Zimbabwe has turned down a request by Impala Platinum, the world's second-biggest producer, to extend a deadline to hand over a 29.5 percent stake in its Zimplats unit to a state-run fund, according to a letter seen by Reuters on Wednesday.
Harare is expected to announce the fate of Implats' shareholding in Zimplats later on Wednesday after the two sides failed to agree on demands for the miner to surrender the stake, which is worth $310 million at current prices.
Zimbabwe's Youth and Empowerment ministry, which is leading a push for local blacks to take majority stakes in foreign firms, told Zimplats bosses in a March 2 letter that today's deadline would not slip.
"You are advised that your request for a 30-day extension has been rejected by the honourable minister and your company is expected to comply with the law as stated in our February 22 letter," the document said.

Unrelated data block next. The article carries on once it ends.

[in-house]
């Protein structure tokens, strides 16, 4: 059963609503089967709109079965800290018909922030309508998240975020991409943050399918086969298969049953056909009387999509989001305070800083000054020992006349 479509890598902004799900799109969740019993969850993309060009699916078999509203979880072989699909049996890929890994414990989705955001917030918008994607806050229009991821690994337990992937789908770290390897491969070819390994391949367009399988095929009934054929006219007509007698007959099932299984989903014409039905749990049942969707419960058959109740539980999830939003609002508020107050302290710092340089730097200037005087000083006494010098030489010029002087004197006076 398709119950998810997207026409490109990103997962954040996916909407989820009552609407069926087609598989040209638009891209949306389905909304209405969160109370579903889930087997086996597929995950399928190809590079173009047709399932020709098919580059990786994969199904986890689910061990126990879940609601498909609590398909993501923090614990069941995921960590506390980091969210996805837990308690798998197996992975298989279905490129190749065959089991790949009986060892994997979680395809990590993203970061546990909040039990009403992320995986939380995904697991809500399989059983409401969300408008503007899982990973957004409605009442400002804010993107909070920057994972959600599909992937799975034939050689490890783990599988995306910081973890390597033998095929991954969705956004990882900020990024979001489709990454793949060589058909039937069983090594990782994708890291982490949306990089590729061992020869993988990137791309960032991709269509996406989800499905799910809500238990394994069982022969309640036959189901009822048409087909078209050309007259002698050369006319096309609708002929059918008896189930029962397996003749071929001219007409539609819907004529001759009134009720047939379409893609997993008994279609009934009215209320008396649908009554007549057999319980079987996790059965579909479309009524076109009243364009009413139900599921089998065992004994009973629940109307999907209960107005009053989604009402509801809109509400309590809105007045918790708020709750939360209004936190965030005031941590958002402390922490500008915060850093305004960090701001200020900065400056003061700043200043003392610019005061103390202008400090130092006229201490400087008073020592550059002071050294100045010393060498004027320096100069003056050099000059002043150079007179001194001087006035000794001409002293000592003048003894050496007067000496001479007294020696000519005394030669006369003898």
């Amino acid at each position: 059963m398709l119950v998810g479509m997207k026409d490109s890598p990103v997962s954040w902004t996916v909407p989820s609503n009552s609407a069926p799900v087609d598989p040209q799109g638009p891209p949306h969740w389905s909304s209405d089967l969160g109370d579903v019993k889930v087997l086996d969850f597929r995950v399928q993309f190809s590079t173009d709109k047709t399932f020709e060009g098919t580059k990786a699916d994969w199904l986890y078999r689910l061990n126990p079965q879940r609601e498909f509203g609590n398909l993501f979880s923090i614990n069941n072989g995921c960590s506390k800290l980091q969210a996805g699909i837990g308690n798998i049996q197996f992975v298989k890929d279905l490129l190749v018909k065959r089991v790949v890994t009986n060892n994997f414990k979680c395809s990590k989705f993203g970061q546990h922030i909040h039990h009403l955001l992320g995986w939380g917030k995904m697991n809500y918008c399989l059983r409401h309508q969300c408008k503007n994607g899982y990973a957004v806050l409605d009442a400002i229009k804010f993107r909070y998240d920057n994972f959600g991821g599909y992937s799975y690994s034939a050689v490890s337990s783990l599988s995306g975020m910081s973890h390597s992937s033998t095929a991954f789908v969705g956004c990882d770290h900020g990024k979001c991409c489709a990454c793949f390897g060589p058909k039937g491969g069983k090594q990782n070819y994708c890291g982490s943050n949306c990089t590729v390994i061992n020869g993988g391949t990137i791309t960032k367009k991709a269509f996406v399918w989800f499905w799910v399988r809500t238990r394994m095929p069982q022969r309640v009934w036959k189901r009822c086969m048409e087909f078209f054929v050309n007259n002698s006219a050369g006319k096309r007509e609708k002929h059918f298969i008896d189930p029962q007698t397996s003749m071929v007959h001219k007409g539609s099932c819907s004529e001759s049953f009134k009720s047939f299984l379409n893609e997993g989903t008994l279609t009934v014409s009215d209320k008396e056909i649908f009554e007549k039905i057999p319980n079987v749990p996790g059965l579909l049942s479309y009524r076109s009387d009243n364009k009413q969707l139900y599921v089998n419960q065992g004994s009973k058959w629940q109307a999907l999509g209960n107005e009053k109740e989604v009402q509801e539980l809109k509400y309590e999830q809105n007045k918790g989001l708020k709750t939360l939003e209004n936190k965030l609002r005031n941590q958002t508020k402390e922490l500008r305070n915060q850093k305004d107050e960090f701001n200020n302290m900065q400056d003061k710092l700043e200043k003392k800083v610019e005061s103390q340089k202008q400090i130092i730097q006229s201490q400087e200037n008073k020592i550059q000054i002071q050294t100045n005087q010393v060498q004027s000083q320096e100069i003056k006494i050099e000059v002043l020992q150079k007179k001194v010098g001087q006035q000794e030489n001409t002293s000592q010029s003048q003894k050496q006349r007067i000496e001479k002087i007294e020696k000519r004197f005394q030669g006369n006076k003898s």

The two sides met on Friday and Monday but failed to break the deadlock, a government official said.
Although the two-week ultimatum falls due on Wednesday, it is not clear what Harare will do if Zimplats fails to comply. Under the southern African country's 'empowerment' laws, it could cancel Zimplats' mining licence or arrest its executives.
Zimplats has already handed over 21.5 percent of its shares to "local communities", a staff trust fund and a sovereign wealth group.
Implats chief executive David Brown said last week the company would not quit Zimbabwe, home to the second-largest platinum deposits after South Africa.